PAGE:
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Emulators and USB
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ghporter
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May 17, 2010, 07:41 AM
 
I have a label printer, a Brother PT-1950, that is not supported under OS X but is supported under Windows. I would like to be able to use its USB connectivity to make more complex labels-sometimes very complex ones-but it's a major hassle to reboot into Windows, wait for the antivirus to update, etc., etc. just to make a few labels.

I haven't used Parallels since their V2, and Fusion never seemed to work for me. I have VirtualBox installed but no OS installed in it yet. Will VirtualBox actually work with a USB connected device? Would it be worth my time to upgrade to a Snow Leopard-compatible version of either Parallels or Fusion for the same purpose?

Glenn -----OTR/L, MOT, Tx
     
Big Mac
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May 17, 2010, 09:28 AM
 
It will be pointed out that virtualization is not emulation. It's the real OS you're running on compatible hardware; the only difference is it's running in a virtual hardware environment on top of a VM machine that is running on another OS. When it comes to Windows (which is the most supported OS obviously) the only thing VMs don't really do well is hardware intensive/graphics intensive things because the VM incurs a speed penalty. A VM would be very incomplete or broken if it didn't have full USB support in Windows.

"The natural progress of things is for liberty to yield and government to gain ground." TJ
     
Cold Warrior
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May 17, 2010, 12:00 PM
 
Virtualbox will have a small usb icon in its guest window (not in full screen mode). Click it and connect your label maker. That's all there is to it, assuming the Windows guest has drivers and the required software, if necessary. Downloads - VirtualBox

Virtualbox OSE doesn't have USB support, but the first option on the linked page above is the closed-source edition, which does support USB 1.1 and 2.0

VMware Fusion would work the same way.
     
ghporter  (op)
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May 17, 2010, 08:27 PM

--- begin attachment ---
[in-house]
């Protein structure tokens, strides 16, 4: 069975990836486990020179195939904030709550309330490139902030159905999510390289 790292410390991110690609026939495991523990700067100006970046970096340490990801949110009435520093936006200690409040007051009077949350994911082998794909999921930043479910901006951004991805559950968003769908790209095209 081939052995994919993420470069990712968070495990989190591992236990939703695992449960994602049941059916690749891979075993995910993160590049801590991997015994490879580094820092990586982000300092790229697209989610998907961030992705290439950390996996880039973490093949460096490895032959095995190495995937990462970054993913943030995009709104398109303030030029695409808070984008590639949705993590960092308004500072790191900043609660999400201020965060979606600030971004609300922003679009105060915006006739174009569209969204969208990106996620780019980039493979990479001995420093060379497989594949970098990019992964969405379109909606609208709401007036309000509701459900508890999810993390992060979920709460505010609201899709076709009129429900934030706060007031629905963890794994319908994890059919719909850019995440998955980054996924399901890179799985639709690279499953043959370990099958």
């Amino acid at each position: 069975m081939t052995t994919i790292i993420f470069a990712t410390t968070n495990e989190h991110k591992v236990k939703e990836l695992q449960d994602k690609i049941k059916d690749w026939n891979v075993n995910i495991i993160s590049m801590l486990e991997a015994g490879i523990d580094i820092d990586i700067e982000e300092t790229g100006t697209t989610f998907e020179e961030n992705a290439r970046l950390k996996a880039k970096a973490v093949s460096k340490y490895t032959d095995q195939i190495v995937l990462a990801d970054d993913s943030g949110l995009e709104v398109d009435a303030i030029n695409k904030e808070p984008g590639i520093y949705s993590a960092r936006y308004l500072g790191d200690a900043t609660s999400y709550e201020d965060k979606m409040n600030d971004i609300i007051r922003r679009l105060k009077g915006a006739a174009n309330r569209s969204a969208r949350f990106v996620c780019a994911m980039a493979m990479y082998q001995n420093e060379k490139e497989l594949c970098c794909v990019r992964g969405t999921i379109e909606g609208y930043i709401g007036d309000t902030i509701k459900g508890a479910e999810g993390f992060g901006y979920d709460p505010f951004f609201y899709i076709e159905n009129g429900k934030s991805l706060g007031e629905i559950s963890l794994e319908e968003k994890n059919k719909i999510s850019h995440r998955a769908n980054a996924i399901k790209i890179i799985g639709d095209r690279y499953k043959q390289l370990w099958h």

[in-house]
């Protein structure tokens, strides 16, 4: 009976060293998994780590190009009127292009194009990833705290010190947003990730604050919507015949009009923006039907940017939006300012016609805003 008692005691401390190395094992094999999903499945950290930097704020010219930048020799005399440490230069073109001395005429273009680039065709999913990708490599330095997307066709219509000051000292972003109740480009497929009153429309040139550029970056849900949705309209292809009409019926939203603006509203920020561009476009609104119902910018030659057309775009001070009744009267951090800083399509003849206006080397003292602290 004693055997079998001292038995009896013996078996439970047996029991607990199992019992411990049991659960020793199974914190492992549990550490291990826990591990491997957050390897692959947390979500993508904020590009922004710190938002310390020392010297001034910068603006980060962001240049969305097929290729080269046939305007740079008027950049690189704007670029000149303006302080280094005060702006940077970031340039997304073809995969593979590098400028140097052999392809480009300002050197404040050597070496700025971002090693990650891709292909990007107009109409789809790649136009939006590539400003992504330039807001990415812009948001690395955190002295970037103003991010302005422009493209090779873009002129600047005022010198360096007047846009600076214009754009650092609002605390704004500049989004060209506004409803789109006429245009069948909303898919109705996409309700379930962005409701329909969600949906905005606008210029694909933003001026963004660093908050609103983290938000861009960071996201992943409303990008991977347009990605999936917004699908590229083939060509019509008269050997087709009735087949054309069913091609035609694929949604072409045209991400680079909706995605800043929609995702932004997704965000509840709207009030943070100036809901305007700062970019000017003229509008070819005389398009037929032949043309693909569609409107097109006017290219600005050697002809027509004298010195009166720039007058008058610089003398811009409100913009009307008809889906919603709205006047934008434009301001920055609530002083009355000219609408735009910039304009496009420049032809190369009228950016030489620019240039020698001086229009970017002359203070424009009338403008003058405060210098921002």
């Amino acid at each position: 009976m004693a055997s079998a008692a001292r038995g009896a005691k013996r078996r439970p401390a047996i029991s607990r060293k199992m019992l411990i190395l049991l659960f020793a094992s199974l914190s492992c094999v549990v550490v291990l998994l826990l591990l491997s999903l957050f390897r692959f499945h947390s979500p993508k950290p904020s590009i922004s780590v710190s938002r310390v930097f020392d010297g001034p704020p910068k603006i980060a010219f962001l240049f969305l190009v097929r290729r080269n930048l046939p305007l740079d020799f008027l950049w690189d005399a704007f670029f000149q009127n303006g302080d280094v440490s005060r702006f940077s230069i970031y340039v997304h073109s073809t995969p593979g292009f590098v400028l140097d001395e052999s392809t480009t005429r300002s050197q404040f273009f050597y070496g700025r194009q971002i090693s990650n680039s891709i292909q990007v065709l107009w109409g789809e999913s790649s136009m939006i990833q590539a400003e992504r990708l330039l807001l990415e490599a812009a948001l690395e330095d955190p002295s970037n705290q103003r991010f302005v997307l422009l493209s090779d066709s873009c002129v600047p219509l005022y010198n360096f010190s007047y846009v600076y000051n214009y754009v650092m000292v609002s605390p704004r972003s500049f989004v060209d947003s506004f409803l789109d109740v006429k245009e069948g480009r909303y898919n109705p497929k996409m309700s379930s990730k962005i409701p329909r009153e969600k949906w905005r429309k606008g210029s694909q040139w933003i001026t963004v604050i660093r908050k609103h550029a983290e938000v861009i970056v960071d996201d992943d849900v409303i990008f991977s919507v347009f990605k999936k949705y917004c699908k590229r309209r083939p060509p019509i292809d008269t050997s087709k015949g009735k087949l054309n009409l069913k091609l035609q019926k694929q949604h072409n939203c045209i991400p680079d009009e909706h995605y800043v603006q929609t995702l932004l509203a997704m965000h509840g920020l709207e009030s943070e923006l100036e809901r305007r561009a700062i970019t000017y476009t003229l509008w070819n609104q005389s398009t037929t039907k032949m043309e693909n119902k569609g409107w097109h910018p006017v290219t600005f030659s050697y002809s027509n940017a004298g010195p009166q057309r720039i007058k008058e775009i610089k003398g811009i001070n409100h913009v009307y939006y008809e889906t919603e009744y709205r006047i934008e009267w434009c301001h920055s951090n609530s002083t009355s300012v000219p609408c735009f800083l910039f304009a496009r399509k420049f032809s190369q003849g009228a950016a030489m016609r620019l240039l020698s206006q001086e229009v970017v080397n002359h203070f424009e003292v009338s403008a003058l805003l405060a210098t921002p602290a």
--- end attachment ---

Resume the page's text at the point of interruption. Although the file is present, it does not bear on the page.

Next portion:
Big Mac, thank you for assisting with precision-I didn't pay enough attention to this really important differentiation. All three mentioned programs are indeed virtualizers, not emulators.

Cold Warrior, supposedly Parallels 2 supported USB connections for the guest, but I always had a lot of trouble getting that to work on my iMac. Are you saying that VB is actually as easy as your post suggests? I currently have version 3.1.6, closed source; should I upgrade to 3.1.8, the current version?

Glenn -----OTR/L, MOT, Tx
     
Cold Warrior
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May 18, 2010, 12:54 AM
 
VB 3.1.6 should work fine and as easy as I described. I've even used this for more heavier operations like networking (USB wifi dongle for the guest). I can't speak for Parallels, haven't used it in a couple years.
     
besson3c
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May 18, 2010, 02:47 AM
 
Originally Posted by Big Mac View Post
It will be pointed out that virtualization is not emulation. It's the real OS you're running on compatible hardware; the only difference is it's running in a virtual hardware environment on top of a VM machine that is running on another OS. When it comes to Windows (which is the most supported OS obviously) the only thing VMs don't really do well is hardware intensive/graphics intensive things because the VM incurs a speed penalty. A VM would be very incomplete or broken if it didn't have full USB support in Windows.

Technically, the reason why VM guests don't work well with intensive graphics stuff is because a VM host provides a virtual NIC, HD controller, and GPU. A VM host does not provide direct access to your real NIC, therefore 3D acceleration is not supported. Some newer VM hosts provide GPU acceleration, but only with DirectX games.

ghporter: Virtualbox is a good choice, it's fast!
     
   
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